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It’s a no brainer: combat sports should be ground zero for research on concussion
  1. Bruno Follmer1,2,
  2. E Paul Zehr1,2
  1. 1Rehabilitation Neuroscience Laboratory, University of Victoria, Victoria, British Columbia, Canada
  2. 2School of Exercise Science, Physical and Health Education, University of Victoria, Victoria, British Columbia, Canada
  1. Correspondence to Dr E Paul Zehr, Rehabilitation Neuroscience Laboratory, University of Victoria, Victoria, Canada; pzehr{at}uvic.ca

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Introduction

Many combat sports have as their overt goal the incapacitation of the opponent which is often achieved by blows to the head. While head impact in contact sports like football, rugby and hockey is accidental and susceptible to sanctioning, strikes directly to the head are intentional and determinants of success in combat sports like Muay Thai, kickboxing, boxing and mixed martial arts (MMA).1 2 Yet, combat modalities are often not mentioned among the sports identified with the highest concussion rates. Boxing is found ‘far behind’ equestrian events, rugby union, cricket, soccer and other organised college sports (eg, football and hockey).3 Data remain limited or unavailable for fighting arts.4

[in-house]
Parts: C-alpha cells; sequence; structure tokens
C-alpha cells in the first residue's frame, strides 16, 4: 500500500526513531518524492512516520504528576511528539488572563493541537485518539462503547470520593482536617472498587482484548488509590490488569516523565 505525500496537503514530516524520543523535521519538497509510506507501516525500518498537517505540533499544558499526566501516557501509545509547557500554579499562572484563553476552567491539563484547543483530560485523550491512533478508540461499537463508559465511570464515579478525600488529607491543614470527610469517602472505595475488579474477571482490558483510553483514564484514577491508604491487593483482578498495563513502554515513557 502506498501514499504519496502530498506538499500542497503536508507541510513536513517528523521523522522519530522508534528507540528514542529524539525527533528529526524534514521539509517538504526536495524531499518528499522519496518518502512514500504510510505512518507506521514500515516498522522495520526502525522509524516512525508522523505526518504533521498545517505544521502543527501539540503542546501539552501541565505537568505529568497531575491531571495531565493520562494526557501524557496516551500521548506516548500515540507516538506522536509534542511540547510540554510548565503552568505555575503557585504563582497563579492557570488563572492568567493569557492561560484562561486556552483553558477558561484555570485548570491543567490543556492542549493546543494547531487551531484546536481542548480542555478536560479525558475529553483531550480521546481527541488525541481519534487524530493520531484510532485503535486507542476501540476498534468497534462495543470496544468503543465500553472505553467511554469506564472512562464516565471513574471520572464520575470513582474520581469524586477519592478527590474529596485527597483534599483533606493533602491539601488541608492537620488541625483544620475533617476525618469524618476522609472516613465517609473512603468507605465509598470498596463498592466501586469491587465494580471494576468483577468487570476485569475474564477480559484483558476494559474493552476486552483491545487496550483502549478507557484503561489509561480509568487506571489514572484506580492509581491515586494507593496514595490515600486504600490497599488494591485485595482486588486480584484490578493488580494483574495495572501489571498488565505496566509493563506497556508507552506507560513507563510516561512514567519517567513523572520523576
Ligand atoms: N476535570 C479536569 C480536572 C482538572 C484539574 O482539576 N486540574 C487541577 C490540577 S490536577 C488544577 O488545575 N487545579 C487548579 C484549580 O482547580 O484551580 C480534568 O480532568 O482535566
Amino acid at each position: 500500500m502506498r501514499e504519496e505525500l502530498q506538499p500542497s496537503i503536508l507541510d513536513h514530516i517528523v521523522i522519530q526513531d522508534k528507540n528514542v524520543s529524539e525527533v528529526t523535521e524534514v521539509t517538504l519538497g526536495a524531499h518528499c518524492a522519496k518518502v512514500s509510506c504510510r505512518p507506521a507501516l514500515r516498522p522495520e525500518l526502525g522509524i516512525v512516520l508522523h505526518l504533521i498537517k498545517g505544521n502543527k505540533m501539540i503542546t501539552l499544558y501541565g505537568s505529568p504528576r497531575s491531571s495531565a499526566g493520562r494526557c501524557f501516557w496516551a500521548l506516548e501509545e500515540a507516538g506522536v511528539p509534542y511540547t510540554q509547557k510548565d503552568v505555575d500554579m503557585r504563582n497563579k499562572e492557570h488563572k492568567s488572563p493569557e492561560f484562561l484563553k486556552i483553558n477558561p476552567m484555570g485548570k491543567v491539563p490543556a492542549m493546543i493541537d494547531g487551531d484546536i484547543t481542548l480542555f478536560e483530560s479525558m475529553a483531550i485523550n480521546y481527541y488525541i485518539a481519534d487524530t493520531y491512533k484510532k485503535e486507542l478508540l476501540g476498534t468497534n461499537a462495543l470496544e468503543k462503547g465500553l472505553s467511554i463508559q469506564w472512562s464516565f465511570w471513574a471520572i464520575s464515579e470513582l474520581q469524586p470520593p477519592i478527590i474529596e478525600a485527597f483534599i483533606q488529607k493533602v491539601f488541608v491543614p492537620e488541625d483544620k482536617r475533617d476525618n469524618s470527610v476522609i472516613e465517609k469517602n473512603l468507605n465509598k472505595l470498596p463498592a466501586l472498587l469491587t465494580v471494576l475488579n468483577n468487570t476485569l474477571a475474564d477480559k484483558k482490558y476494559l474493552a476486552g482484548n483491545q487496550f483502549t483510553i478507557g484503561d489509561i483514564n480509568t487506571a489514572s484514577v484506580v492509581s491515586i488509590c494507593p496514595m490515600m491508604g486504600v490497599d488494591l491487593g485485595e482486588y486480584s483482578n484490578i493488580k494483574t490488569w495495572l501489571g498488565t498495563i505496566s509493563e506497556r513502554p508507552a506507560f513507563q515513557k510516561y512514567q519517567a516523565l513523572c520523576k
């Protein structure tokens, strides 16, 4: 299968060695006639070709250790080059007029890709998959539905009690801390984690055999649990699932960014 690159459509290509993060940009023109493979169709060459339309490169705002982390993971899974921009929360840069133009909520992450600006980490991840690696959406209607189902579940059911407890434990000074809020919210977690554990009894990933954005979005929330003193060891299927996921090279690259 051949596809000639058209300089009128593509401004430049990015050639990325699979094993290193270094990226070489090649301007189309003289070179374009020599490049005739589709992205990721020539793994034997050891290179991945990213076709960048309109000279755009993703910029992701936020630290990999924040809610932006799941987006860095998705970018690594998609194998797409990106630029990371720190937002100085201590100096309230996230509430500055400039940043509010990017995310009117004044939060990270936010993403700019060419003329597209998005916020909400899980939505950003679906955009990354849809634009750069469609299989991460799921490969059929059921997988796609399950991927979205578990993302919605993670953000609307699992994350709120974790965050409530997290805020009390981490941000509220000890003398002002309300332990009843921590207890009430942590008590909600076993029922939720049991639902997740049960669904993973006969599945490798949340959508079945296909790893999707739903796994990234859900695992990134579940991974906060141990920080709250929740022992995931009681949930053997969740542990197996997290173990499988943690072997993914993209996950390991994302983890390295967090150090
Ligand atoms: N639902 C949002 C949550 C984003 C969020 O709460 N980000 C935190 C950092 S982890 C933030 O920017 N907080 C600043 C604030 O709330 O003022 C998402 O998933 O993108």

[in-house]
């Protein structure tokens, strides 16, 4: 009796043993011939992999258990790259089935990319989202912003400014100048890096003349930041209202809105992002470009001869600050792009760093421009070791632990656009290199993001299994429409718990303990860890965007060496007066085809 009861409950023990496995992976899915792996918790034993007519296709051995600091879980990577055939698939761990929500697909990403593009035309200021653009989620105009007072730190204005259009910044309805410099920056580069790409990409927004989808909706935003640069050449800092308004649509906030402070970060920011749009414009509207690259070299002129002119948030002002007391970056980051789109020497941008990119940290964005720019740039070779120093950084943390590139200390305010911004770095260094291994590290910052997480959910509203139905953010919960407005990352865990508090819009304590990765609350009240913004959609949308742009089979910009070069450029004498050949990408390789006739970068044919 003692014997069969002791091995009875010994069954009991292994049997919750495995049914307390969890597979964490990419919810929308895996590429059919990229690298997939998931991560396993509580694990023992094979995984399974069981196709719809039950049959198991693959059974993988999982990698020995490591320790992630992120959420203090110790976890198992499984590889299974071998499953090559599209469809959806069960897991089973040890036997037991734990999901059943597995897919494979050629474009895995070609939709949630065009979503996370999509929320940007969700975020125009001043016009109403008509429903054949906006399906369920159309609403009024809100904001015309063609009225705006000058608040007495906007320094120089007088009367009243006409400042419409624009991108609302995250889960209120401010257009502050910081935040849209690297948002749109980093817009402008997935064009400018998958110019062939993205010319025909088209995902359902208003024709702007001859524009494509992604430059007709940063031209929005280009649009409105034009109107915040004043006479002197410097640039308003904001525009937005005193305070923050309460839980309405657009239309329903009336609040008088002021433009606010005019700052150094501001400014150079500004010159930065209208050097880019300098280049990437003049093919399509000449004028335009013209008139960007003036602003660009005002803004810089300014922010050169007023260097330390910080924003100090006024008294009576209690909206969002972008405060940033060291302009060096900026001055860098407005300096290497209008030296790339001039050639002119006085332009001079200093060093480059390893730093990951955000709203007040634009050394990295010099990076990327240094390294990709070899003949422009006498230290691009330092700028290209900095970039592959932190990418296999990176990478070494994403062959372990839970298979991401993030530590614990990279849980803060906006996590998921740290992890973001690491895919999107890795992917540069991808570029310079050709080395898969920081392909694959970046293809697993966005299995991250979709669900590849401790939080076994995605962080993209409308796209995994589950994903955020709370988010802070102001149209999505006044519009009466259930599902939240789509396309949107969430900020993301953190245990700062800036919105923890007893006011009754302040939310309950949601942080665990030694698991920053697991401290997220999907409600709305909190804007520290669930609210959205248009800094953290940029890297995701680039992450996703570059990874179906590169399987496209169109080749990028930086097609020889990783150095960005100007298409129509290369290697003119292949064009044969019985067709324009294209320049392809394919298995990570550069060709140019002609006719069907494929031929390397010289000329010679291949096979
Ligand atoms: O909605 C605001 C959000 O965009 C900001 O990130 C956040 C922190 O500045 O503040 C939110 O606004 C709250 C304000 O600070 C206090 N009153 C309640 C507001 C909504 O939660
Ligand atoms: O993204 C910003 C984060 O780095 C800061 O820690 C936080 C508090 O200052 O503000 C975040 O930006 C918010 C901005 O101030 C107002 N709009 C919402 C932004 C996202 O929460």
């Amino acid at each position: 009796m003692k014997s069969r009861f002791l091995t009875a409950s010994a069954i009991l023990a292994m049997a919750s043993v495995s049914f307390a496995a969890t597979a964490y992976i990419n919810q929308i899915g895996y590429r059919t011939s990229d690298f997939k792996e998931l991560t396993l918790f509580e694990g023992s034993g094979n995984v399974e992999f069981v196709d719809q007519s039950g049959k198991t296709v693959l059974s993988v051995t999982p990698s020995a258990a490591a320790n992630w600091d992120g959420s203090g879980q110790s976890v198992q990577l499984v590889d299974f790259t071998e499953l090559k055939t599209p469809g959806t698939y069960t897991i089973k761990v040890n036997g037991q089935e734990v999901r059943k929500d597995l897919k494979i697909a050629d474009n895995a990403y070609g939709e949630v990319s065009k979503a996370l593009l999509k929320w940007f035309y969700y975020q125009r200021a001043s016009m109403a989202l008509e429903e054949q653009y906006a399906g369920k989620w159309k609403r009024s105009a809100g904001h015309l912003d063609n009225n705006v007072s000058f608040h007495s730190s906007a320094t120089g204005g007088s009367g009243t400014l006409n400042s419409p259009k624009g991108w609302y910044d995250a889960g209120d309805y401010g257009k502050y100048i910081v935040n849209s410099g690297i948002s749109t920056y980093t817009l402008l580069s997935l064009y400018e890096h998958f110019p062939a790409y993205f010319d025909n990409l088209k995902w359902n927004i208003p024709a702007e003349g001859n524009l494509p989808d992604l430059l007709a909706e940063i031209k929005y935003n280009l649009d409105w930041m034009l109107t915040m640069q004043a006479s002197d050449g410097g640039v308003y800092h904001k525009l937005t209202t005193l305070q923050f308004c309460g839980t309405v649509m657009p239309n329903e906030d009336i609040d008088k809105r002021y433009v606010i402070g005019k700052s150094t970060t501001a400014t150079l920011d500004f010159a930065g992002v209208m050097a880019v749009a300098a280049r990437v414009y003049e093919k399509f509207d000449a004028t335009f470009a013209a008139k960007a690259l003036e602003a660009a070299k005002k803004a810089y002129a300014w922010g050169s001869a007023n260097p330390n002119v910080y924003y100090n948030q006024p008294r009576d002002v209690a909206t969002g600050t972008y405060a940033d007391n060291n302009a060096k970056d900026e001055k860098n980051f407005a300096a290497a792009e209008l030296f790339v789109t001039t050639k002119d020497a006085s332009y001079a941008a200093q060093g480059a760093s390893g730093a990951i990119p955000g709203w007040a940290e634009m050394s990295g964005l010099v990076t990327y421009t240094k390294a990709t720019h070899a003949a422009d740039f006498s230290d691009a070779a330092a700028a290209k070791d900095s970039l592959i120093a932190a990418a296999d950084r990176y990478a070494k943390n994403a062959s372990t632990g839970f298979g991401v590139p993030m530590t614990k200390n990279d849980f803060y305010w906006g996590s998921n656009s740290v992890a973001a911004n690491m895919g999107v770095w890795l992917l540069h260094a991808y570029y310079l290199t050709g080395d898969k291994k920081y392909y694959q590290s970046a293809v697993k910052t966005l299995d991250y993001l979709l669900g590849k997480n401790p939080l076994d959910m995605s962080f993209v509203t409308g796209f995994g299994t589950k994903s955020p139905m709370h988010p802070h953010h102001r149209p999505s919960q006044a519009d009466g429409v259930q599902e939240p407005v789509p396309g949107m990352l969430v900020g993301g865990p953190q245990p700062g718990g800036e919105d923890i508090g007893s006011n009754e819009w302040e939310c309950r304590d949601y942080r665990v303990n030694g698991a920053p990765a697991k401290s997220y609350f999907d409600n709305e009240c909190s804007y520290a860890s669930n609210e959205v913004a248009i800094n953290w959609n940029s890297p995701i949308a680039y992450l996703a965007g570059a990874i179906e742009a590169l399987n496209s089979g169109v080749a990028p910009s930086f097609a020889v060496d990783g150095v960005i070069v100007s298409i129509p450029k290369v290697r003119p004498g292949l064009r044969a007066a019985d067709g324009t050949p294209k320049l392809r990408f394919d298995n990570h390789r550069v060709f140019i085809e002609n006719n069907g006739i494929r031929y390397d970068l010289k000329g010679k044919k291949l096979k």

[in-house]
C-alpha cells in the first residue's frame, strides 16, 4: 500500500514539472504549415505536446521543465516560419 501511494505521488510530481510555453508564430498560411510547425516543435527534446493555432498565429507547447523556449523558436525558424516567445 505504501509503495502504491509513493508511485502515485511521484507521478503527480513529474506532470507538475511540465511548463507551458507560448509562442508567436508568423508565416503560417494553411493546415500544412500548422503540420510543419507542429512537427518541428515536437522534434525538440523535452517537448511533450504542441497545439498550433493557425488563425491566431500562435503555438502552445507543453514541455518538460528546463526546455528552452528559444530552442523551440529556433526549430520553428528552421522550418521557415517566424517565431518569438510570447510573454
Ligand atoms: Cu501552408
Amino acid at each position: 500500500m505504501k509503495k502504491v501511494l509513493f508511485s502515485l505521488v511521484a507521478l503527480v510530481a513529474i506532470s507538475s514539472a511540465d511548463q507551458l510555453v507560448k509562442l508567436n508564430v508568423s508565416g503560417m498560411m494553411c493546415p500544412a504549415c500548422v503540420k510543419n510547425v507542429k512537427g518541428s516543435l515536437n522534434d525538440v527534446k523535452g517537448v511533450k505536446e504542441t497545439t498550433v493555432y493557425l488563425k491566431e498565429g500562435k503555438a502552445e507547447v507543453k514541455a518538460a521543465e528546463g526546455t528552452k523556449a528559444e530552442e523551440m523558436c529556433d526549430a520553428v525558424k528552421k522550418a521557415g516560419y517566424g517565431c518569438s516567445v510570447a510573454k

Fighting has been a sport since at least 648 BC in ancient Greece with pankration, a discipline that combined wrestling and boxing. Almost a century ago, ‘dementia pugilistica’ and ‘punch drunk’ described neurological impairments manifested in long-time boxers. Neuropathological reports on the long-term effects of boxing predate those in football.5

The popularity and financial power of combat sports have grown exponentially in recent years. Karate joined boxing, wrestling and taekwondo as an Olympic modality, while kickboxing …

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Footnotes

  • Twitter @FollmerBruno, @E_PaulZehr

  • Contributors BF and EPZ designed and prepared this manuscript.

  • Funding The authors have not declared a specific grant for this research from any funding agency in the public, commercial or not-for-profit sectors.

  • Competing interests None declared.

  • Provenance and peer review Not commissioned; externally peer reviewed.

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